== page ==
Gabriel Urbain Fauré was born on May 12, 1845, in Pamiers, a small town in the South of France. From a young age, he showed a natural affinity for music and began his musical education at the École Niedermeyer in Paris. There, Fauré honed his skills as a pianist and organist, quickly establishing himself as a talented musician. Fauré's formative years were influenced by the Romantic era, with composers like Franz Liszt and Richard Wagner leaving a lasting impression on his artistic sensibilities. However, it was his encounter with Johann Sebastian Bach's music that ignited Fauré's passion for composition and helped shape his unique style.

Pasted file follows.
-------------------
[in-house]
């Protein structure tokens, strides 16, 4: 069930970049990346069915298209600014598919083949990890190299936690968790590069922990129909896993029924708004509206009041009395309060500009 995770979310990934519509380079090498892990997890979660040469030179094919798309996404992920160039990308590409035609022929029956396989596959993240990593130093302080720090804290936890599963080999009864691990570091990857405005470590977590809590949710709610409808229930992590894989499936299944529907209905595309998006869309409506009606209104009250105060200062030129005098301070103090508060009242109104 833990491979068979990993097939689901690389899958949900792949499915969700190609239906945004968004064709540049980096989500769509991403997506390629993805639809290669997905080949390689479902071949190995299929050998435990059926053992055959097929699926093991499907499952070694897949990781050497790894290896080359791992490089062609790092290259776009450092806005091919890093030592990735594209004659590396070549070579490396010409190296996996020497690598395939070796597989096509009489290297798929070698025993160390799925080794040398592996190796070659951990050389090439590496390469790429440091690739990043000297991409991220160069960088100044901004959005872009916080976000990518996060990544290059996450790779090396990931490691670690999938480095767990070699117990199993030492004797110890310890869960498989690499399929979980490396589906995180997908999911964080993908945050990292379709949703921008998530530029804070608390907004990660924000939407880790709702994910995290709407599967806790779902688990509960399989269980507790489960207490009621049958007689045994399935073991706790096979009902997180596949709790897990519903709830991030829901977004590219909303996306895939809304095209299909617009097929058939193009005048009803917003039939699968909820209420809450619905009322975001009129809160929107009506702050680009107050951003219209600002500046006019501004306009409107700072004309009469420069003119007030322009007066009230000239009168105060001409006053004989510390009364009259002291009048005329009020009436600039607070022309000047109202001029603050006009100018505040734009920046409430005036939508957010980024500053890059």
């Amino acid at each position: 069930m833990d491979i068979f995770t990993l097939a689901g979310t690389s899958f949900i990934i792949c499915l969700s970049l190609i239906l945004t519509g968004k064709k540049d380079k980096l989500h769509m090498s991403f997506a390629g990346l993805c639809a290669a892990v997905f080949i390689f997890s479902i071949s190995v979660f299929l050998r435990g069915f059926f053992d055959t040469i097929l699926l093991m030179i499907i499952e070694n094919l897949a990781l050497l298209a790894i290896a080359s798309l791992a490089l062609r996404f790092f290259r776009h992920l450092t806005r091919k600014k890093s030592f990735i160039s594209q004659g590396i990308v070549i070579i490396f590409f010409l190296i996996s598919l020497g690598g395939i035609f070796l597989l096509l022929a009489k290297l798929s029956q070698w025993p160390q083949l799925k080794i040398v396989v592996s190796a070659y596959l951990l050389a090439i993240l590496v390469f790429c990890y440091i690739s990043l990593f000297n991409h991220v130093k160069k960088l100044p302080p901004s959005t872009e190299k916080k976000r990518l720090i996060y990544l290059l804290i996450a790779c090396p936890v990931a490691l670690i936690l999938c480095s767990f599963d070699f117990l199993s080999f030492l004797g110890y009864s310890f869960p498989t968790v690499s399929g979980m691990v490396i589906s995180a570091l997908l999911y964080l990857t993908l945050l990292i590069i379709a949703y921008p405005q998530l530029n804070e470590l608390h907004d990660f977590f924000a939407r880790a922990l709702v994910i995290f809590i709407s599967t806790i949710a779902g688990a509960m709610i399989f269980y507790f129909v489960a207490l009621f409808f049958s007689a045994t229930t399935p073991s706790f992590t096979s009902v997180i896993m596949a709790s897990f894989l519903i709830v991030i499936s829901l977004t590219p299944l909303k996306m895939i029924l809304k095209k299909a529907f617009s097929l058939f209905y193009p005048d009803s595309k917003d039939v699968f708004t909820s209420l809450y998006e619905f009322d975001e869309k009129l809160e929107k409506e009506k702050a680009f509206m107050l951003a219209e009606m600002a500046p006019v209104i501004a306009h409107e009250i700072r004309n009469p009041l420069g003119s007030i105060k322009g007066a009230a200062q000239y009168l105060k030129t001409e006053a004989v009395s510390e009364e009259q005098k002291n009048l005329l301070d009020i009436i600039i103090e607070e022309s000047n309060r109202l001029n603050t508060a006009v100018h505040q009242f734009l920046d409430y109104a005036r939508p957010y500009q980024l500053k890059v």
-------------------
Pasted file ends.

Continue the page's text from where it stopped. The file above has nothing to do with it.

Born in 1840 in Votkinsk, Russia, Tchaikovsky grew up during a time when homosexuality was largely condemned and considered taboo. As a result, he was forced to lead a life shrouded in secrecy, grappling with the constant fear of exposure and social ostracism. In an era when same-sex relationships were often met with disdain, Tchaikovsky struggled to reconcile his sexual orientation with societal expectations.